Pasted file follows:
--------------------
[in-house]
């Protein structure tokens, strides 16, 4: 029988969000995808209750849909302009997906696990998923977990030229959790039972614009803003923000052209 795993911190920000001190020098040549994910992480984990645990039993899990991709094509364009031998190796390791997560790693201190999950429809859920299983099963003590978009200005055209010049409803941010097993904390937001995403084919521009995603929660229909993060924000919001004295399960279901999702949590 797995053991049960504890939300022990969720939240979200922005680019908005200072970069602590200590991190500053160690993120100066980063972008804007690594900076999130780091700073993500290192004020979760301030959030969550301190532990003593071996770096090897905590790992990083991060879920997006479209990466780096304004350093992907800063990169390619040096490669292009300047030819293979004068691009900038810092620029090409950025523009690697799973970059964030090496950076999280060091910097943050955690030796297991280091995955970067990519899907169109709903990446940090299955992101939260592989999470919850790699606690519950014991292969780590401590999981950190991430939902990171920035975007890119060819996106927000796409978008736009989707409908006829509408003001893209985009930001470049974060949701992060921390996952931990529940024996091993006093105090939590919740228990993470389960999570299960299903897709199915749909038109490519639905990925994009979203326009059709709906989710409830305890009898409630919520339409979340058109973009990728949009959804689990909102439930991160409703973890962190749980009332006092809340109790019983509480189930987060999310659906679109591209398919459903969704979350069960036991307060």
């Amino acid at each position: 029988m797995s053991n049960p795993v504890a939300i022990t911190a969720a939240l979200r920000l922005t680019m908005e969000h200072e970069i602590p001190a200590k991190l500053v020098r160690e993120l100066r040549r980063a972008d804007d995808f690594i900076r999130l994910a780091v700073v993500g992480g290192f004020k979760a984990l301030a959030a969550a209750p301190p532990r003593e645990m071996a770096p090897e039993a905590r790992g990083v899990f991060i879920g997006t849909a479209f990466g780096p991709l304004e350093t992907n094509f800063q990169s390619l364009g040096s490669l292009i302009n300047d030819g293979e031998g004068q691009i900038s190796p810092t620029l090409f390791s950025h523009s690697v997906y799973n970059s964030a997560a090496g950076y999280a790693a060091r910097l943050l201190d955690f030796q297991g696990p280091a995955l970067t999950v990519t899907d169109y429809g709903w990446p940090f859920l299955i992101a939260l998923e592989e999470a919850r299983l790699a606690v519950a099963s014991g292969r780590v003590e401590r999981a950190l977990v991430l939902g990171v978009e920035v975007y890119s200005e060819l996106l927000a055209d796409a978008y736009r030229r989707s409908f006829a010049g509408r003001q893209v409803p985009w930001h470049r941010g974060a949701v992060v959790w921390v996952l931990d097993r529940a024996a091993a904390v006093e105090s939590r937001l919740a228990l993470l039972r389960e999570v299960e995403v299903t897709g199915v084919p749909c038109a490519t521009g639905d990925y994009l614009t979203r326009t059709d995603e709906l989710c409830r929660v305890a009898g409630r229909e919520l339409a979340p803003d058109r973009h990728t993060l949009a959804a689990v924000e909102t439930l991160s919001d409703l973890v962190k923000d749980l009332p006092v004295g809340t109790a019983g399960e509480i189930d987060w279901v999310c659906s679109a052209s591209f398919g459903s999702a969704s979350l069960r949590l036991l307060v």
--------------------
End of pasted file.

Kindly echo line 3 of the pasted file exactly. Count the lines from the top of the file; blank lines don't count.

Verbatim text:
């Amino acid at each position: 029988m797995s053991n049960p795993v504890a939300i022990t911190a969720a939240l979200r920000l922005t680019m908005e969000h200072e970069i602590p001190a200590k991190l500053v020098r160690e993120l100066r040549r980063a972008d804007d995808f690594i900076r999130l994910a780091v700073v993500g992480g290192f004020k979760a984990l301030a959030a969550a209750p301190p532990r003593e645990m071996a770096p090897e039993a905590r790992g990083v899990f991060i879920g997006t849909a479209f990466g780096p991709l304004e350093t992907n094509f800063q990169s390619l364009g040096s490669l292009i302009n300047d030819g293979e031998g004068q691009i900038s190796p810092t620029l090409f390791s950025h523009s690697v997906y799973n970059s964030a997560a090496g950076y999280a790693a060091r910097l943050l201190d955690f030796q297991g696990p280091a995955l970067t999950v990519t899907d169109y429809g709903w990446p940090f859920l299955i992101a939260l998923e592989e999470a919850r299983l790699a606690v519950a099963s014991g292969r780590v003590e401590r999981a950190l977990v991430l939902g990171v978009e920035v975007y890119s200005e060819l996106l927000a055209d796409a978008y736009r030229r989707s409908f006829a010049g509408r003001q893209v409803p985009w930001h470049r941010g974060a949701v992060v959790w921390v996952l931990d097993r529940a024996a091993a904390v006093e105090s939590r937001l919740a228990l993470l039972r389960e999570v299960e995403v299903t897709g199915v084919p749909c038109a490519t521009g639905d990925y994009l614009t979203r326009t059709d995603e709906l989710c409830r929660v305890a009898g409630r229909e919520l339409a979340p803003d058109r973009h990728t993060l949009a959804a689990v924000e909102t439930l991160s919001d409703l973890v962190k923000d749980l009332p006092v004295g809340t109790a019983g399960e509480i189930d987060w279901v999310c659906s679109a052209s591209f398919g459903s999702a969704s979350l069960r949590l036991l307060v």